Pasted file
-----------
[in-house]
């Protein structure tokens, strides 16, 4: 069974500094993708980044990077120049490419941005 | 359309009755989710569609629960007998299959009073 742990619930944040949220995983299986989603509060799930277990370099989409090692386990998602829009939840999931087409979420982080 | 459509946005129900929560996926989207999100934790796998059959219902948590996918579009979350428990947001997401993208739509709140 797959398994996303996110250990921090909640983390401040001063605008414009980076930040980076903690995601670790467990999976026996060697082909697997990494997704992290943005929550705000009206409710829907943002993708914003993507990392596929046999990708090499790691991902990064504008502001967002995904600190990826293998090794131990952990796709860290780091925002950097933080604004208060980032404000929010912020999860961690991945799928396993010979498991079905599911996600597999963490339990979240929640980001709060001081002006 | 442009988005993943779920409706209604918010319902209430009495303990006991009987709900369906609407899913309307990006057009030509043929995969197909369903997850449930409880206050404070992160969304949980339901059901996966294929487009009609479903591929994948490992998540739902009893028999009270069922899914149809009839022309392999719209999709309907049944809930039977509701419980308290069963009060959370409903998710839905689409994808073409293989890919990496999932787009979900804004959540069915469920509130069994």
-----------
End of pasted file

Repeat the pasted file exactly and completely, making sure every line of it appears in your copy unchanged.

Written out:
[in-house]
């Protein structure tokens, strides 16, 4: 069974500094993708980044990077120049490419941005 | 359309009755989710569609629960007998299959009073 742990619930944040949220995983299986989603509060799930277990370099989409090692386990998602829009939840999931087409979420982080 | 459509946005129900929560996926989207999100934790796998059959219902948590996918579009979350428990947001997401993208739509709140 797959398994996303996110250990921090909640983390401040001063605008414009980076930040980076903690995601670790467990999976026996060697082909697997990494997704992290943005929550705000009206409710829907943002993708914003993507990392596929046999990708090499790691991902990064504008502001967002995904600190990826293998090794131990952990796709860290780091925002950097933080604004208060980032404000929010912020999860961690991945799928396993010979498991079905599911996600597999963490339990979240929640980001709060001081002006 | 442009988005993943779920409706209604918010319902209430009495303990006991009987709900369906609407899913309307990006057009030509043929995969197909369903997850449930409880206050404070992160969304949980339901059901996966294929487009009609479903591929994948490992998540739902009893028999009270069922899914149809009839022309392999719209999709309907049944809930039977509701419980308290069963009060959370409903998710839905689409994808073409293989890919990496999932787009979900804004959540069915469920509130069994």